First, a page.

BLACK VOICES

Why Being 'Woke' In Hollywood Is So Important To Yara Shahidi

"I am black and I am [Persian] and I will always rep that."
"Black-ish" star Yara Shahidi says that she makes sure that the roles she accepts never compromises what she believes in
"Black-ish" star Yara Shahidi says that she makes sure that the roles she accepts never compromises what she believes in.

Yara Shahidi's self-awareness has helped her black girl magic shine brighter than ever in 2016.

The 16-year-old actress has landed Essence magazine's February cover and pretty much secured her position as a role model for many of her peers, most recently serving as the keynote speaker for a teen leadership conference. On top of all of that, she stars as teen Zoey Johnson on what's arguably one of the most woke shows on television right now, "Black-ish."

None of this is by accident, as Shahidi told The Huffington Post that she's going through her "James Bladwin phase," sometimes referencing his quotes on social media. The half-black, half-Iranian star said that she's always been on a search for deeper truth and knowledge.

This is one reason she said that makes sure that the roles she accepts never compromises what she believes in.

"'Black-ish,' what I think it did so beautifully, is portray the multifaceted black experience," she told HuffPost. "[In media] we can only really rely on one side of the spectrum which is always playing the drug dealer, playing the hustler. And it’s not saying that those roles shouldn’t exist because, yes, those people exist. But instead, having the spectrum of having the affluent business man and having the well-off teen and having the successful people you can aspire to be like is important."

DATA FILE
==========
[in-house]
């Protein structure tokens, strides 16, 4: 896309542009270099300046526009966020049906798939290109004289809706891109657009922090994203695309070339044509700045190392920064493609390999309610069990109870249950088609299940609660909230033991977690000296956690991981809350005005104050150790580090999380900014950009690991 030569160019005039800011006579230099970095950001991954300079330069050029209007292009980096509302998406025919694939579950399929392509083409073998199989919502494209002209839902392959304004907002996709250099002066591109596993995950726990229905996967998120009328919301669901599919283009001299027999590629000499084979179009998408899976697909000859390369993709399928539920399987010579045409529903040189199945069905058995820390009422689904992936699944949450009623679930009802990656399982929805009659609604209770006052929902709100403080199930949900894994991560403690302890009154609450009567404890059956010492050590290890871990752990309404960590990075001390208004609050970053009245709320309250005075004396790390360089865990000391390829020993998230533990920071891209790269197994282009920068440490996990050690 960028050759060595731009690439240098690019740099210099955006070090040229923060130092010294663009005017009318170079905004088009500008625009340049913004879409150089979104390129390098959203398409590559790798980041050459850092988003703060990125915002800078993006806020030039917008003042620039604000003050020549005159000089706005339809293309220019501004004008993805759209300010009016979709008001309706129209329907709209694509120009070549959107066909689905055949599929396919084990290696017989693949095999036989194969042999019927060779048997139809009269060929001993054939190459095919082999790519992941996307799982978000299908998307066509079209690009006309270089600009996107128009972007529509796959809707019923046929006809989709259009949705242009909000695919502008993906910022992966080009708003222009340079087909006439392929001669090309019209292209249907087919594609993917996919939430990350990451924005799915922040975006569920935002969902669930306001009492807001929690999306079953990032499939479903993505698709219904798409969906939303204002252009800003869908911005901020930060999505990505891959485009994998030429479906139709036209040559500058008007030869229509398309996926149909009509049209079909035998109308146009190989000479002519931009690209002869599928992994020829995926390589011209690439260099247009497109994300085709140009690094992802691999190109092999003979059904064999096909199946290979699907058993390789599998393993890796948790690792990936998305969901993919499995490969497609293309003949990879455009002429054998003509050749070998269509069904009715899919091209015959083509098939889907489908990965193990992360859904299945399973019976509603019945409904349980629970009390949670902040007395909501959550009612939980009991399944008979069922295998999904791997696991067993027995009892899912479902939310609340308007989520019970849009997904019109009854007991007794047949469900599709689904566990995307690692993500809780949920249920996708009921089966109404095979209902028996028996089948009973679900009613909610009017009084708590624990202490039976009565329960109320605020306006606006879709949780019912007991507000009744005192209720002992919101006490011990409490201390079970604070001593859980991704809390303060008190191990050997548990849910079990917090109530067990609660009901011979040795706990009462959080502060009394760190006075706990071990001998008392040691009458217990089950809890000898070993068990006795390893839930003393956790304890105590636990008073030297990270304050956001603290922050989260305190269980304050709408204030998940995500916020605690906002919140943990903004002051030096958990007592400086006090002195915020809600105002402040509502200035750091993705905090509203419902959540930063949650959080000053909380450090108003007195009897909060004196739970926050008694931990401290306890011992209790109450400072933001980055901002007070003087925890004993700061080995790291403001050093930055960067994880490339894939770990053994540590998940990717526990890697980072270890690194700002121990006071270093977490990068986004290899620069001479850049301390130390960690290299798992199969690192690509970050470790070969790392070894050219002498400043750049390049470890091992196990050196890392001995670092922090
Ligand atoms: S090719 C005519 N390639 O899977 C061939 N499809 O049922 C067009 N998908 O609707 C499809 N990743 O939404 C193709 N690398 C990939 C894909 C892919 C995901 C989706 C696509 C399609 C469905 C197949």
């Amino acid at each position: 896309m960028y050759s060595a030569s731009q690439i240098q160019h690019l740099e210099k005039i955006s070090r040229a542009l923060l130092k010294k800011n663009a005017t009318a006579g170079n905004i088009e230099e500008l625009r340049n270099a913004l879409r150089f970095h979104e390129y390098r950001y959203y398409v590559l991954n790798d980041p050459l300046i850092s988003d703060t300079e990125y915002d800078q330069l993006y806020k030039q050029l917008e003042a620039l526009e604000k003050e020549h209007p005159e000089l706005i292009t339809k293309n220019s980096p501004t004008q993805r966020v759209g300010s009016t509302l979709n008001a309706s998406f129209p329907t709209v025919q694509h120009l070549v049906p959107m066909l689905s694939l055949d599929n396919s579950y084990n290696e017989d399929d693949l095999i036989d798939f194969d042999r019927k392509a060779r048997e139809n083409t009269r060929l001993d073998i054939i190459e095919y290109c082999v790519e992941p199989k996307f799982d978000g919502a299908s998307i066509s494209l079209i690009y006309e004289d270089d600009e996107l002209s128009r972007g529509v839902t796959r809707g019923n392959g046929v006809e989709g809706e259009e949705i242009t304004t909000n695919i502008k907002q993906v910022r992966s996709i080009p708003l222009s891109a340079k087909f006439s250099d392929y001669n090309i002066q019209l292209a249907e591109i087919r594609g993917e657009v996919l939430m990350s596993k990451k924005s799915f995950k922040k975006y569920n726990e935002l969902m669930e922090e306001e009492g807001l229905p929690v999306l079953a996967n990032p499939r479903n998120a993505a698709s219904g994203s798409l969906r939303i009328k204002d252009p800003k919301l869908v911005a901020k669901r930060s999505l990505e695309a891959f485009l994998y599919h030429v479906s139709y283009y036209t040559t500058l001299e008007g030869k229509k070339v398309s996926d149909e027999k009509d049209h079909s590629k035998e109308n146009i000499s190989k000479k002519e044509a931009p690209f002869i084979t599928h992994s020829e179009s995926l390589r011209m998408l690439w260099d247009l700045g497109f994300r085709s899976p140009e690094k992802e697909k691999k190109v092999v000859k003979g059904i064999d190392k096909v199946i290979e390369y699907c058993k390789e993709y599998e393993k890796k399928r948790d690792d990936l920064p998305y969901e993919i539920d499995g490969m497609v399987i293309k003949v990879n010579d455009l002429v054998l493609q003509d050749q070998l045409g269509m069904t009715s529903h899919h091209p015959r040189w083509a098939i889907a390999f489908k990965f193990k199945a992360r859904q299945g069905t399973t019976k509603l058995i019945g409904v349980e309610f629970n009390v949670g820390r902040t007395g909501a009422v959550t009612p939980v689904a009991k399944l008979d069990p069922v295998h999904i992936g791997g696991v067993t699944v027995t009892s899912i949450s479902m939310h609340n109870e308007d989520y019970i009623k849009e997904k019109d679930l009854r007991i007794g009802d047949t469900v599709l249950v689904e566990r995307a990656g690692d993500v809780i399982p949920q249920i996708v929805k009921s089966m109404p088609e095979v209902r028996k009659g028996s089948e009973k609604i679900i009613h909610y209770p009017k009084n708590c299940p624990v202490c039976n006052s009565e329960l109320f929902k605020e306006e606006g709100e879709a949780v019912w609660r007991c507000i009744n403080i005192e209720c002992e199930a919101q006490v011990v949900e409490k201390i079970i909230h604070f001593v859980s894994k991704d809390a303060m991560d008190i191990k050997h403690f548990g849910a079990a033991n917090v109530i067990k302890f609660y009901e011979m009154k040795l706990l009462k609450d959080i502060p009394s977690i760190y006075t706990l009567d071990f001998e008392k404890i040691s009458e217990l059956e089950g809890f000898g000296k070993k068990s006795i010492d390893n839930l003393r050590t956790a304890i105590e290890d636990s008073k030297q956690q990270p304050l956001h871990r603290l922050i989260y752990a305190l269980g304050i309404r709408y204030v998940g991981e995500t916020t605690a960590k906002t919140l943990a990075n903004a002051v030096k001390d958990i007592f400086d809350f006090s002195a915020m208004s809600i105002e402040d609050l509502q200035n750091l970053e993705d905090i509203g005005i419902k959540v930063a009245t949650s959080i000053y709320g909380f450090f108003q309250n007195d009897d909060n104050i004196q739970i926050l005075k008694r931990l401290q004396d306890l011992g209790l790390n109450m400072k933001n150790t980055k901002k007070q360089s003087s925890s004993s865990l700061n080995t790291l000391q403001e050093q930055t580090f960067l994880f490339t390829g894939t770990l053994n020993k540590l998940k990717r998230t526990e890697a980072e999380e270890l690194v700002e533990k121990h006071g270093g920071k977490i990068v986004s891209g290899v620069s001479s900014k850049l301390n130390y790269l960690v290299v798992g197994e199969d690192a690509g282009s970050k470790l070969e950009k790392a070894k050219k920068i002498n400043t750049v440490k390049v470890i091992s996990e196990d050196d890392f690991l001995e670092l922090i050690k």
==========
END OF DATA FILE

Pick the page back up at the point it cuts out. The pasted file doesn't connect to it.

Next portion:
Shahidi said she's grateful to work on a show with people who understand that blackness is mutlifaceted.
Shahidi said she's grateful to work on a show with people who understand that blackness is mutlifaceted.

It wasn't until she left her homogenous hometown in Minnesota to move to Los Angeles, however, that she said she realized how necessary it is to see the various facets of black life portrayed in the media.

"When diversity came, so did the adversity. So did the comments of 'you're basically white,'" Shahidi said, explaining that after she moved, people around her questioned her blackness because of her appearance and speech.

It was around this time when she started to awaken.  

"That's not what being black means. It’s about the experience. [I]t’s about the heritage, it’s about the culture and it’s about respecting the culture. And it’s about respecting that you are an individual human," she told HuffPost. "I am black and I am [Persian] and I will always rep that. I will never hide that."

Shahidi said a solution to this limited view of blackness is to ensure that all of our stories are told. She praised "Black-ish" creator Kenya Barris for consistently staying conscious of current issues that effect the black community and giving her a voice in her character's development.

She told HuffPost that she has a sense of pride working on the ABC show and she's excited to start filming for season three. Shahidi also said she hopes other teens can relate to the show in similar ways that she does. 

"I feel like that's why 'Black-ish' was so great because that describes my life," she said. "I'm literally blackish.. I am proud of my culture. I embrace my culture. I'm a bit of "ish." I'm a bit of everything so you cannot put how I speak into one category or put my mentality into another category."

HuffPost

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